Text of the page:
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Parotidectomy: The operation
Parotidectomy: The operation
If you would like to learn about parotidectomy, the reasons for parotidectomy and the benefits of parotidectomy, the following information will help you.
Before you agree to have a parotidectomy operation on your parotid gland it is sensible to know all you can about it. The information here is a guide to common medical practice. Each hospital and doctor will have slightly different ways of doing things when carrying out parotidectomy, so you should follow their guidance where it is different from the information given here. Because all patients, conditions and treatments vary it cannot cover everything. Use this information when making your parotid gland treatment choices with your doctors. You should mention any worries you have. Remember that you can ask for more information at any time.
What is the problem?
Your parotid gland contains a lump. The lump is probably a type of tumour. It is most likely to be non-serious (benign) and not malignant.
The swelling could be an inflammation or infection of the gland. Stones in the saliva may obstruct the parotid duct that drains the parotid gland. The blocked parotid duct may lead to infection of the gland. An abscess may form in the parotid gland. Infections of the parotid gland may give fever and pain when eating. This is especially the case with sour foods, which increase the amount of saliva.
There is a chance that the swelling is not in your parotid gland at all, but is coming from something else in your neck, such as a lymph gland.
What is the parotid gland?
The parotid gland is one of the glands that make spit (saliva). These are called the salivary glands. Saliva is important in the breaking down (digestion) of the food that we eat. Saliva makes food moist, lubricating it as it passes from the mouth to the gullet.
There are two parotid glands, one on each side of the face. Each parotid gland is shaped a bit like a wedge. They fit over the back of the jawbone just in front of each ear. The name parotid comes from the Greek word meaning “near the ear”. Saliva runs from the parotid gland, along a tube called the parotid duct and into the mouth near the back teeth.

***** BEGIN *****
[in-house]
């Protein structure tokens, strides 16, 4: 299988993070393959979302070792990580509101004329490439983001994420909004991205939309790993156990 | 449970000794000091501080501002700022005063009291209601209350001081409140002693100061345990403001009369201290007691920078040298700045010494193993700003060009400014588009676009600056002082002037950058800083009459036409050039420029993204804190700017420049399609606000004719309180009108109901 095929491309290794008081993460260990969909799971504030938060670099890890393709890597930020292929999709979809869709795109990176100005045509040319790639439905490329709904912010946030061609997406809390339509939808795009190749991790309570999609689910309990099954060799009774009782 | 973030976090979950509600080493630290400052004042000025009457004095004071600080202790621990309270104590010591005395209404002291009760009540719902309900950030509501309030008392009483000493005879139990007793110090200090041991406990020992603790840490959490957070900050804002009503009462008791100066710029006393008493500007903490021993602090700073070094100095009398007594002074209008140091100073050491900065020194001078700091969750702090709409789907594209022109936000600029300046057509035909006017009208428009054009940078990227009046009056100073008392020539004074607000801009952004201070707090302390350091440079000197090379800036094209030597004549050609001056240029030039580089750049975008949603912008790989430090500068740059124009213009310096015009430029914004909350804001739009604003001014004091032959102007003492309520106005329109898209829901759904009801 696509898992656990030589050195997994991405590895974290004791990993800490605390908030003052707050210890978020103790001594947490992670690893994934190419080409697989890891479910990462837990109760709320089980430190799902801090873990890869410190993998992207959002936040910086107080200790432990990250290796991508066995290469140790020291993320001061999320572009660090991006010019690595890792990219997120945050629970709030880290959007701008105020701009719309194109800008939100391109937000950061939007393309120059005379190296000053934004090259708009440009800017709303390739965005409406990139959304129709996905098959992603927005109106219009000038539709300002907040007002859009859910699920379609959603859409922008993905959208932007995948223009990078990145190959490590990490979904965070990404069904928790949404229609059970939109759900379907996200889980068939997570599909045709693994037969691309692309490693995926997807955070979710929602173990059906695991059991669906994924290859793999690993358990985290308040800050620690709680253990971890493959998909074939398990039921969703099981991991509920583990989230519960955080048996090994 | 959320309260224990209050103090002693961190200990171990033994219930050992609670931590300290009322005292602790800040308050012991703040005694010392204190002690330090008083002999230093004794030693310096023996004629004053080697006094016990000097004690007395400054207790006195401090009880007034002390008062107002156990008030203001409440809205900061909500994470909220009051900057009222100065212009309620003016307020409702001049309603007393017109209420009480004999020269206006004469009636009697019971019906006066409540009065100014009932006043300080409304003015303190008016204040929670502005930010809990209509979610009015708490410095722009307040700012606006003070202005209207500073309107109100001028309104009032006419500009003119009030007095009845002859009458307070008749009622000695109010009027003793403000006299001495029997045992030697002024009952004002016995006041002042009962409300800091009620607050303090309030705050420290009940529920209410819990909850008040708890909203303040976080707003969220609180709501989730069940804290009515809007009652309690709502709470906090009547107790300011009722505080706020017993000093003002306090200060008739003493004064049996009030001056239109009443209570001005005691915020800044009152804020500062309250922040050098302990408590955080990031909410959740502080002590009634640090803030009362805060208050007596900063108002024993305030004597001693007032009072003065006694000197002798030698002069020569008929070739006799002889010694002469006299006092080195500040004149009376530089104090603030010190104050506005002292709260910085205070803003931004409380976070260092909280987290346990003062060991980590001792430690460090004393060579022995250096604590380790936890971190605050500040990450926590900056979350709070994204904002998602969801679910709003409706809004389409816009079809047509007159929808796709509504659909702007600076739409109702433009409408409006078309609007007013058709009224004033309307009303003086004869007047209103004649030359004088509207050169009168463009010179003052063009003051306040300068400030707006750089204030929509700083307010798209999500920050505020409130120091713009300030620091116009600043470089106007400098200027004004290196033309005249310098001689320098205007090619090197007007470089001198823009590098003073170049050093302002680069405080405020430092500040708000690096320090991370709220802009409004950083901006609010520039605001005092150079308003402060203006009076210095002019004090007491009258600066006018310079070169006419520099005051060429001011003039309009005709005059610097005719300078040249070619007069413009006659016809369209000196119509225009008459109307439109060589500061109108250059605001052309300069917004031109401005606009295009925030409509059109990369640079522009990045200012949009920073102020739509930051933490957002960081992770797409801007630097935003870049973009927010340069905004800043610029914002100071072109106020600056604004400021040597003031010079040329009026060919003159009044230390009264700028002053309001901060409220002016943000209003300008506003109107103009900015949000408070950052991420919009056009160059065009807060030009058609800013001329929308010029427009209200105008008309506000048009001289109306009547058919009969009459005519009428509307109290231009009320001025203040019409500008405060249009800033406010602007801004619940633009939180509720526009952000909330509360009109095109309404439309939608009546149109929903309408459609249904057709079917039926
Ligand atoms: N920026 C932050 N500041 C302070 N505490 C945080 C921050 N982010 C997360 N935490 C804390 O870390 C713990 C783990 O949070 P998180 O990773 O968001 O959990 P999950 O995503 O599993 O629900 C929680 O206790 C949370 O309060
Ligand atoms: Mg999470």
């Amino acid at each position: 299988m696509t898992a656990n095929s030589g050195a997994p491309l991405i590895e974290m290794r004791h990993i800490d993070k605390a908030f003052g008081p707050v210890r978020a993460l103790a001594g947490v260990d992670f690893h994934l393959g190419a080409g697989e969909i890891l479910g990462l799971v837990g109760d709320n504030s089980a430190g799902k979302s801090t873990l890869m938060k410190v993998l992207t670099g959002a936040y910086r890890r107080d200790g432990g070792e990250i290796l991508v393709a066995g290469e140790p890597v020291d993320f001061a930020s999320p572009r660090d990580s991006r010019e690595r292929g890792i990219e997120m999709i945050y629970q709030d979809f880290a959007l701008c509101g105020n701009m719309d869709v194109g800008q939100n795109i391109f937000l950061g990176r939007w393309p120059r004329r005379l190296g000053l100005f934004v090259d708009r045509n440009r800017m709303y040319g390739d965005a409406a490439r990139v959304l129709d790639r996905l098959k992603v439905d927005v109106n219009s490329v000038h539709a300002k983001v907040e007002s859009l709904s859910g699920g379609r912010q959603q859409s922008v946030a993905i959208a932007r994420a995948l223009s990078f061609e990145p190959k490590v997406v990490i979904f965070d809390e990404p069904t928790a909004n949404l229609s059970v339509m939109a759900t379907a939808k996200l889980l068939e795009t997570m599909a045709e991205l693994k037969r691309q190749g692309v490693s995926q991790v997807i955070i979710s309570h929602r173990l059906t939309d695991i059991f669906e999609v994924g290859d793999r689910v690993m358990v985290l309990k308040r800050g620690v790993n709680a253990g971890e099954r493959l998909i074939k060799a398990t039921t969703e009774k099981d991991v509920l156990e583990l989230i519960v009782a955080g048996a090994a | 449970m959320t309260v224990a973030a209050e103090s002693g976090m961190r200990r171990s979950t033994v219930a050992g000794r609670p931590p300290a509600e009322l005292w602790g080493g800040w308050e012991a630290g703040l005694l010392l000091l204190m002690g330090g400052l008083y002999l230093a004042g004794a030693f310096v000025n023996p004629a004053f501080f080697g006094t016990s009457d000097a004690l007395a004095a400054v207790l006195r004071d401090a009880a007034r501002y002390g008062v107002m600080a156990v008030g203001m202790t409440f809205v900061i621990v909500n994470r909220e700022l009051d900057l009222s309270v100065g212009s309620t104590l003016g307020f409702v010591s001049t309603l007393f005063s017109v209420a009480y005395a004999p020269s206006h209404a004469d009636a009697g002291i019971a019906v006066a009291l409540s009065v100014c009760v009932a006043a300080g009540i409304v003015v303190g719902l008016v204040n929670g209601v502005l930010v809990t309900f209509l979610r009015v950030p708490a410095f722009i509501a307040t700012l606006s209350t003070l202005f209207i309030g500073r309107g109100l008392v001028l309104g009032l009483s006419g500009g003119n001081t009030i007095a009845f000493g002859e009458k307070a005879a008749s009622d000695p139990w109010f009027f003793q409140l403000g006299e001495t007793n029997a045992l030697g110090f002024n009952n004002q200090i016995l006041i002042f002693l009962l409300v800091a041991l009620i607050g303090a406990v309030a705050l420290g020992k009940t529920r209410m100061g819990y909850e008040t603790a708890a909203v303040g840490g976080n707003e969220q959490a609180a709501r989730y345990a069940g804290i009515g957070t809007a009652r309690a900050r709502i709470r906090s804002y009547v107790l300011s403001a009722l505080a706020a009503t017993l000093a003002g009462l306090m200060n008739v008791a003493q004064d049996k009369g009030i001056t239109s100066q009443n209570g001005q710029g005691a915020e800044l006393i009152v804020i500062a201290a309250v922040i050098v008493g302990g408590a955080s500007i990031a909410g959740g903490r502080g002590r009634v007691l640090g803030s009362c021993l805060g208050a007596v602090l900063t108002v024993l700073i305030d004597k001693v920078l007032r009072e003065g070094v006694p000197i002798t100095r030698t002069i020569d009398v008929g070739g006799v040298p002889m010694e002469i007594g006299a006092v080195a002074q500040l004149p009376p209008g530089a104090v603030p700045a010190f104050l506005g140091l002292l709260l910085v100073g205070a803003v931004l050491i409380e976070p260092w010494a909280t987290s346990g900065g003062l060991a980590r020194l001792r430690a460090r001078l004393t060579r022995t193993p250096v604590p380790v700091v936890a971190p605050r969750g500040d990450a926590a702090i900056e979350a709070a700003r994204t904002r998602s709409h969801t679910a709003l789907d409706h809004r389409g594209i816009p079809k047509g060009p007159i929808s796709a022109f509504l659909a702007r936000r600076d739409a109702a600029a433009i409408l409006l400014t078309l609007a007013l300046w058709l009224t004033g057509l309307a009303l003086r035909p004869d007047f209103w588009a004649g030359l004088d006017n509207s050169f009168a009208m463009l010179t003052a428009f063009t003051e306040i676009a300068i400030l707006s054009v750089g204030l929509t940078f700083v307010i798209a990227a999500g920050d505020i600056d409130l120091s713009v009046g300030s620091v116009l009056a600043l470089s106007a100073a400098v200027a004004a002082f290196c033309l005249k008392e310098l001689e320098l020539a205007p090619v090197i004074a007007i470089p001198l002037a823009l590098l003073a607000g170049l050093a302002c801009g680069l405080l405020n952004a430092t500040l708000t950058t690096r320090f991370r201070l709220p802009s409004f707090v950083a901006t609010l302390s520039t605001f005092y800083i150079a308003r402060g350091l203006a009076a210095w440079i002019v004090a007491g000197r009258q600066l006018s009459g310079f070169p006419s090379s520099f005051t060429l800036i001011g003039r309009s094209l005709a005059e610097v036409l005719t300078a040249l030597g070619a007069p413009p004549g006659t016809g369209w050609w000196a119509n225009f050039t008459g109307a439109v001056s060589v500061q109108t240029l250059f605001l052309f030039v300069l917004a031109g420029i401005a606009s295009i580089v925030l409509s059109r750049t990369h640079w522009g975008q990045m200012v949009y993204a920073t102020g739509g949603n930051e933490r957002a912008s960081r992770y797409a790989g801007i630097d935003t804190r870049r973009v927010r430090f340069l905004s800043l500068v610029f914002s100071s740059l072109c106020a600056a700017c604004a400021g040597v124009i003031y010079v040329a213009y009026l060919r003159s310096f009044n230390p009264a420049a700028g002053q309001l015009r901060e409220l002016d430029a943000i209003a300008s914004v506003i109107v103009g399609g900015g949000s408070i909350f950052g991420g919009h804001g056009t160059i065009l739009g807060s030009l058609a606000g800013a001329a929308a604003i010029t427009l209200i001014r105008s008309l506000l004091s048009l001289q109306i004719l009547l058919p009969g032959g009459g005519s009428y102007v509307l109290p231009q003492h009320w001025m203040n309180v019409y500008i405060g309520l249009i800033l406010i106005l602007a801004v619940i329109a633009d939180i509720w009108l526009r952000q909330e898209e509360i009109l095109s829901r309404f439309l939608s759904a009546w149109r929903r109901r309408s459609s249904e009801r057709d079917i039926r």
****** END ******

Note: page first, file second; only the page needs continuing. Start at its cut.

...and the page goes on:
The nerve to your face muscles runs through the middle of the parotid gland. This nerve is called the facial nerve. The facial nerve supplies feeling to the muscles that move the face. The nerve to the skin of your ear runs past the back of the parotid gland.
The gland is made up of two parts: a deep part and a superficial part, which is close to the surface. Normally, the parotid gland cannot be felt.
The aim of the operation is to remove the swelling with a small rim of normal parotid gland. The rest of the gland is left alone. We make every effort to avoid damaging the facial nerve.
You will have a general anaesthetic and be completely asleep while the operation is done.
You will lose the swelling on the side of your face or neck. The lump will be examined in the laboratory to find out exactly what it is and to see if further treatment is needed.
Having part of the parotid gland removed will not give you a dry mouth from a reduction in your saliva.
Are there any alternatives?
There are no drugs or x-ray treatments that will safely get rid of the lump. There are investigations that may be done to check the exact position of the swelling and what it might be. These may include:
- Fine needle aspiration (FNA) - a small needle is inserted into the swelling and some cells are sucked out. This tells us if the mass is parotid tissue, a lymph node or even a collection of pus.
- CT or MRI scan – A CT scan or Computed Tomography scan is a detailed x-ray investigation using a computer to create images of the body. An MRI scan or Magnetic Resonance Imaging scan is done using a magnet, radio waves and a computer to create pictures. These investigations may show the size, shape and exact position of the swelling. This information helps in planning the surgery.
What if you do nothing?
If you do nothing, the swelling in your parotid gland will usually get slowly larger. The bigger the swelling, the more difficult it is to remove and the greater the risk of damage to your facial nerve.
There may be some uncertainty about the cause of your parotid swelling. Scans, needle tests and blood tests may not give a clear answer. If you do nothing when there is doubt about the cause of your swelling, you may miss out on important treatment.
If the swelling presses on your facial nerve, this may cause some weakness of the muscles of your face. For example, your eye may not close properly or the corner of your mouth may droop. A small percentage of the benign tumours can become malignant (cancerous) over time.
Who should have it done?
A person with a lump in the parotid gland should have it investigated and if necessary removed.
Who should not have it done?
People who have other medical conditions that would make it unsafe for them to have a general anaesthetic should not have one.
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